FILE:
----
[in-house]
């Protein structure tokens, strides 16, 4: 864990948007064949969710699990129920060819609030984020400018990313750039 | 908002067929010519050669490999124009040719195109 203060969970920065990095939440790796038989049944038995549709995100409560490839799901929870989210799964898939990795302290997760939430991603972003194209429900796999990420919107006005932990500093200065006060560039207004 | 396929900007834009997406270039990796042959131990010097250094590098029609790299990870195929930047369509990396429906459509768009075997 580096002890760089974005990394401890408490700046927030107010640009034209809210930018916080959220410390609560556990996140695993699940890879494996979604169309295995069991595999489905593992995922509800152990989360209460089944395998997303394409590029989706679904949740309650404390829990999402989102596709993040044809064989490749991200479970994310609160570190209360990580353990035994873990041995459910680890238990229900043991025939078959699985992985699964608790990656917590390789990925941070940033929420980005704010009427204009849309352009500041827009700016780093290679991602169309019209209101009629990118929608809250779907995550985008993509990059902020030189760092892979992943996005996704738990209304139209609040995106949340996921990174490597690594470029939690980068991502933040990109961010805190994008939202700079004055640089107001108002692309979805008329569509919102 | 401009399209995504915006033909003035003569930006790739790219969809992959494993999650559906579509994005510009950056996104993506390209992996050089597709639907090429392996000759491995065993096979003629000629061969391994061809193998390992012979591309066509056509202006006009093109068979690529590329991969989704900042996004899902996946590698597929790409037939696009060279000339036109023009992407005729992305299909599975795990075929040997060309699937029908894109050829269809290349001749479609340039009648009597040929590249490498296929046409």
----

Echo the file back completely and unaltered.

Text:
[in-house]
């Protein structure tokens, strides 16, 4: 864990948007064949969710699990129920060819609030984020400018990313750039 | 908002067929010519050669490999124009040719195109 203060969970920065990095939440790796038989049944038995549709995100409560490839799901929870989210799964898939990795302290997760939430991603972003194209429900796999990420919107006005932990500093200065006060560039207004 | 396929900007834009997406270039990796042959131990010097250094590098029609790299990870195929930047369509990396429906459509768009075997 580096002890760089974005990394401890408490700046927030107010640009034209809210930018916080959220410390609560556990996140695993699940890879494996979604169309295995069991595999489905593992995922509800152990989360209460089944395998997303394409590029989706679904949740309650404390829990999402989102596709993040044809064989490749991200479970994310609160570190209360990580353990035994873990041995459910680890238990229900043991025939078959699985992985699964608790990656917590390789990925941070940033929420980005704010009427204009849309352009500041827009700016780093290679991602169309019209209101009629990118929608809250779907995550985008993509990059902020030189760092892979992943996005996704738990209304139209609040995106949340996921990174490597690594470029939690980068991502933040990109961010805190994008939202700079004055640089107001108002692309979805008329569509919102 | 401009399209995504915006033909003035003569930006790739790219969809992959494993999650559906579509994005510009950056996104993506390209992996050089597709639907090429392996000759491995065993096979003629000629061969391994061809193998390992012979591309066509056509202006006009093109068979690529590329991969989704900042996004899902996946590698597929790409037939696009060279000339036109023009992407005729992305299909599975795990075929040997060309699937029908894109050829269809290349001749479609340039009648009597040929590249490498296929046409």